John F. Haught

From Wikipedia, the free encyclopedia
Jump to: navigation, search

John F. Haught is a Roman Catholic theologian and Senior Research Fellow at the Woodstock Theological Center at Georgetown University. His area of expertise is systematic theology, with a special interest in issues of science, cosmology, ecology, and reconciling evolution and religion. Haught testified against the teaching of intelligent design in schools due to its religious nature in the case of Kitzmiller v. Dover Area School District. Haught was also involved in a controversy over his blocking of the publication of a video of a public debate on the compatibility of science and religion.

Career[edit]

Haught established the Georgetown Center for the Study of Science and Religion.[citation needed] He was the chair of Georgetown's theology department between 1990 and 1995.[1] An evolutionary creationist, Haught views science and religion as two different and noncompeting levels of explanation, asserting "Science and religion cannot logically stand in a competitive relationship with each other."[2]

Education and Awards[edit]

Haught graduated from St. Mary's Seminary and University in Baltimore and subsequently received his PhD in theology from The Catholic University of America in 1970[3]

Haught was the winner of the 2002 Owen Garrigan Award in Science and Religion and the 2004 Sophia Award for Theological Excellence.[4] Additionally, in 2009, in recognition of his work on theology and science, Haught was awarded the degree of Doctor Honoris Causa by the University of Leuven.[5]

Authorship[edit]

He is the author of several books on the creation-evolution controversy, including Deeper Than Darwin: The Prospect for Religion in the Age of Evolution, God After Darwin: A Theology of Evolution, and Responses to 101 Questions on God and Evolution.

Expert witness testimony[edit]

Haught testified as an expert witness for the plaintiffs in the case of Kitzmiller v. Dover Area School District. His opinion was that the effect of the intelligent design policy adopted by the Dover School board would "be to compel public school science teachers to present their students in biology class information that is inherently religious, not scientific in nature."[4] He also testified that materialism, the philosophy that only matter exists, is "a belief system, no less a belief system than is intelligent design. And as such, it has absolutely no place in the classroom, and teachers of evolution should not lead their students craftily or explicitly to ... feel that they have to embrace a materialistic world-view in order to make sense of evolution."[6]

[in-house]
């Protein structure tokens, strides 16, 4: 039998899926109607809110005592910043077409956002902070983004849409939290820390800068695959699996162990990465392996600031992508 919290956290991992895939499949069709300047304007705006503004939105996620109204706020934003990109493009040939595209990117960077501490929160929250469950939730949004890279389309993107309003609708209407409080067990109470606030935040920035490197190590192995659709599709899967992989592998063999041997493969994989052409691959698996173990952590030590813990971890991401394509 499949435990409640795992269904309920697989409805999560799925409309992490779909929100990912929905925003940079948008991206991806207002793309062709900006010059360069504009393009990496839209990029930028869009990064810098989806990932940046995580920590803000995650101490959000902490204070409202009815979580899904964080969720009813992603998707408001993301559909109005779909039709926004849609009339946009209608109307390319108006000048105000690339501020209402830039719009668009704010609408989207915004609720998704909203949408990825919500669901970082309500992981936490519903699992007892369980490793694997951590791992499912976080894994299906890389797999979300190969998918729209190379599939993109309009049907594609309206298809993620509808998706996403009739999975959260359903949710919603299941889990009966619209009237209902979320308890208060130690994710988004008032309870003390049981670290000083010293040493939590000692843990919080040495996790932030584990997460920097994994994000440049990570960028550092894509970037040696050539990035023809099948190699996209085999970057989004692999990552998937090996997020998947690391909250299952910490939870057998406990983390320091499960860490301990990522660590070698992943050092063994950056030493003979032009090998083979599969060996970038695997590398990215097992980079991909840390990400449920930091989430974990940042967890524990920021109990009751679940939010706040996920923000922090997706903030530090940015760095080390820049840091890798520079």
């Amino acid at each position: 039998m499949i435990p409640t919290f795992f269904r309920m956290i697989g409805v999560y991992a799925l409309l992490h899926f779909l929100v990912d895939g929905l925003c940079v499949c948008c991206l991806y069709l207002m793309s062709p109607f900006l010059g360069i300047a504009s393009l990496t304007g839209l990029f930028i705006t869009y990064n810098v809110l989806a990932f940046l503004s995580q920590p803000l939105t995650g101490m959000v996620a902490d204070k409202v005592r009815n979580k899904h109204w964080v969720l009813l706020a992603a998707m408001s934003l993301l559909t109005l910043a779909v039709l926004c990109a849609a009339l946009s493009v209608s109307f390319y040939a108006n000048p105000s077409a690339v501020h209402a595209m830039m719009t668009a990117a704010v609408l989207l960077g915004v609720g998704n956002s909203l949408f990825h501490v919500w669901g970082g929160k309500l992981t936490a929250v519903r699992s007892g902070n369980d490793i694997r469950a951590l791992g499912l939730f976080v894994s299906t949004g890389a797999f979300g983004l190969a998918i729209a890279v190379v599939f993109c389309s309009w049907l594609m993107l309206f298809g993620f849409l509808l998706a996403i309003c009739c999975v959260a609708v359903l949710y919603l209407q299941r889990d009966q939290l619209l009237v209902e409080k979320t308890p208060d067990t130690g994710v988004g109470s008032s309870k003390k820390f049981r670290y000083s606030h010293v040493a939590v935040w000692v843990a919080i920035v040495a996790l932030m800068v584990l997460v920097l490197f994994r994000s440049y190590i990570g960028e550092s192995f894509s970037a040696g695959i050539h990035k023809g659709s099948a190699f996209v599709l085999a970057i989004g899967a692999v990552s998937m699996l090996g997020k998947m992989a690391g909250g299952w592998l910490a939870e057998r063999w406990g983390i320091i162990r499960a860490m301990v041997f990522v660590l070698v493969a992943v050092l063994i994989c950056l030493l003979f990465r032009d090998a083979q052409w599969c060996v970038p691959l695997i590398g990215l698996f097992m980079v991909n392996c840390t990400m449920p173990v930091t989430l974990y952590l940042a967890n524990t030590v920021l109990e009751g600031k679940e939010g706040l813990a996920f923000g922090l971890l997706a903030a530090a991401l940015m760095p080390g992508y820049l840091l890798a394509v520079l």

Public debate[edit]

Haught has participated in several public debates about the compatibility of science and religion, sharing the stage with Daniel Dennett at the City University of New York in 2009,[7] Kenneth Miller at the The New York Academy of Sciences in 2011,[8] and Jerry Coyne at the University of Kentucky in 2011.[9][10] After agreeing to be taped for his debate with Coyne,[11] Haught attempted to block release of the videos, objecting primarily to what he saw as ad hominem attacks by Coyne. Taking issue with Coyne's final list of Catholic "evils" as a way to end the presentation, Haught explained that he sought to "protect the public from such a preposterous and logic-offending … presentation."[12] Coyne called Haught's action the "cowardly and intellectually dishonest actions of a theologian".[11] After a strong public reaction,[13] Haught agreed to the release of the video.[9][14]

Books[edit]

References[edit]

External links[edit]